PhD studentship: Automation in the practice of archaeological survey

Issued: Mon, 24 Feb 2020 00:03:00 GMT

Automation in the practice of archaeological survey – integrating Machine Learning, Computer Vision, People, and Practice

Funding body: AHRC
Deadline for applications:
Wednesday 20 May 2020
Interviews date:
Wednesday 27 May 2020
Start date of the PhD:
1 October 2020
Duration:
45 months

Thanks to AHRC Collaborative Doctoral Partnership funding held jointly by Historic Environment Scotland (HES) and the University of Glasgow, we are offering a 45 month (3.75 years) PhD scholarship on developing approaches to integrate automation-led detection routines into workflows used in the professional practice of archaeological prospection and landscape archaeology, notably for large scale heritage management. The supervisors will be Dr Rachel Opitz (Archaeology) and Dr Jan Paul Siebert (Computer Science) at University of Glasgow, and Dr Lukasz Banaszek and Mr David Cowley (HES).

Aims

  • To critically assess the challenges of emerging automation-led approaches to current practice, propose potential new workflows that incorporate automation, and evaluate their design.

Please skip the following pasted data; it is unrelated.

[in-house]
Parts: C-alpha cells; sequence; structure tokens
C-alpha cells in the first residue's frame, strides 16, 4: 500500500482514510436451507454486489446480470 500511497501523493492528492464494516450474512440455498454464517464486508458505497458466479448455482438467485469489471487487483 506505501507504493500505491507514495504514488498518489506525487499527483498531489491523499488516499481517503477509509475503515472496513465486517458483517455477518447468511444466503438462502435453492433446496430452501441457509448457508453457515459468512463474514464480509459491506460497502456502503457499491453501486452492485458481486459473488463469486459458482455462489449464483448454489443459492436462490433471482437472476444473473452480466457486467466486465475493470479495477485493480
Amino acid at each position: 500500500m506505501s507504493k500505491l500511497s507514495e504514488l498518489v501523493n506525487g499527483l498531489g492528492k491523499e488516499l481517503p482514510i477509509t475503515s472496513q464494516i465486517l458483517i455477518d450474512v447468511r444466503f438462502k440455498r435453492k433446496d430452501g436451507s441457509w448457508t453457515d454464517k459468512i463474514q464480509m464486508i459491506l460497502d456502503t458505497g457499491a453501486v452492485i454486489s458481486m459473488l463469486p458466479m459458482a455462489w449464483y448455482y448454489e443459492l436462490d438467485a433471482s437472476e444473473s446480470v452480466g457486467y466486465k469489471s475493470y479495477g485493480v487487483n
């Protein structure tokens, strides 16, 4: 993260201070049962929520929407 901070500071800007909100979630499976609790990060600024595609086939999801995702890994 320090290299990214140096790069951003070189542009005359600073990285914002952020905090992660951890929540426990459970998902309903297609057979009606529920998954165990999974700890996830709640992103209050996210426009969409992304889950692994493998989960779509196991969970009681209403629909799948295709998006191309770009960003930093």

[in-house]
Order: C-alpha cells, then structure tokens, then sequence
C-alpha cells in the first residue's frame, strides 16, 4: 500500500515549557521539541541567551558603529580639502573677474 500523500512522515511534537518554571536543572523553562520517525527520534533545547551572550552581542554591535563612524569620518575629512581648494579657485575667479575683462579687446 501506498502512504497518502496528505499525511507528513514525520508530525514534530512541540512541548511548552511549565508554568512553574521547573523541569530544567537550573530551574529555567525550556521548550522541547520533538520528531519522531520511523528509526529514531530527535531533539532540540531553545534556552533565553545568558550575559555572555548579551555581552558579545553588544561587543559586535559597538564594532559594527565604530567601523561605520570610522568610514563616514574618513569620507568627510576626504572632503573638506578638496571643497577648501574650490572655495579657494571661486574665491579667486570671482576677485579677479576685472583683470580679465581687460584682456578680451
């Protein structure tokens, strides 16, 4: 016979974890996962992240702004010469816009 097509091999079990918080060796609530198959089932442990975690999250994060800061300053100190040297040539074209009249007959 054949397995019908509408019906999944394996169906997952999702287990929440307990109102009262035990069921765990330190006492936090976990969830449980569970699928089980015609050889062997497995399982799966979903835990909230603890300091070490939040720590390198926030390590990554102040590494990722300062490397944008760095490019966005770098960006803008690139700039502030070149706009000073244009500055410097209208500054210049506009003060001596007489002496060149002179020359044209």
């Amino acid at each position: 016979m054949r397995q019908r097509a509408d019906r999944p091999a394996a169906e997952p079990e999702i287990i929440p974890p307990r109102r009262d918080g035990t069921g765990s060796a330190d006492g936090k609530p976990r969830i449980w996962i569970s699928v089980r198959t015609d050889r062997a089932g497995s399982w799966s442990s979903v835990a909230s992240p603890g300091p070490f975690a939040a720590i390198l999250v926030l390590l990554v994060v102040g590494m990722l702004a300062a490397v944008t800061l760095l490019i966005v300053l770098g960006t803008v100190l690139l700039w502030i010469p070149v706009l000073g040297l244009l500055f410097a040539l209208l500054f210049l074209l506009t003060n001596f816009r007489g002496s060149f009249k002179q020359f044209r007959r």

• To explore synergies between the existing manually created knowledge base, the role of such information in training neural networks and designing object detection algorithms, and the validation and expectations of outputs, investigating how to bridge current and emerging practice.
  • To envisage innovative, effective workflows that reconfigure the knowledge-creation cycle for large scale archaeological prospection, inspired by and enabling the integration of AI and other automation-led approaches

Objectives

  • To build on work recently completed for the island of Arran and ongoing HES survey projects with their Rapid Archaeological Mapping Programme, together with case studies elsewhere in Europe (Germany, Norway, Netherlands) to assess current practice in automation-led prospection.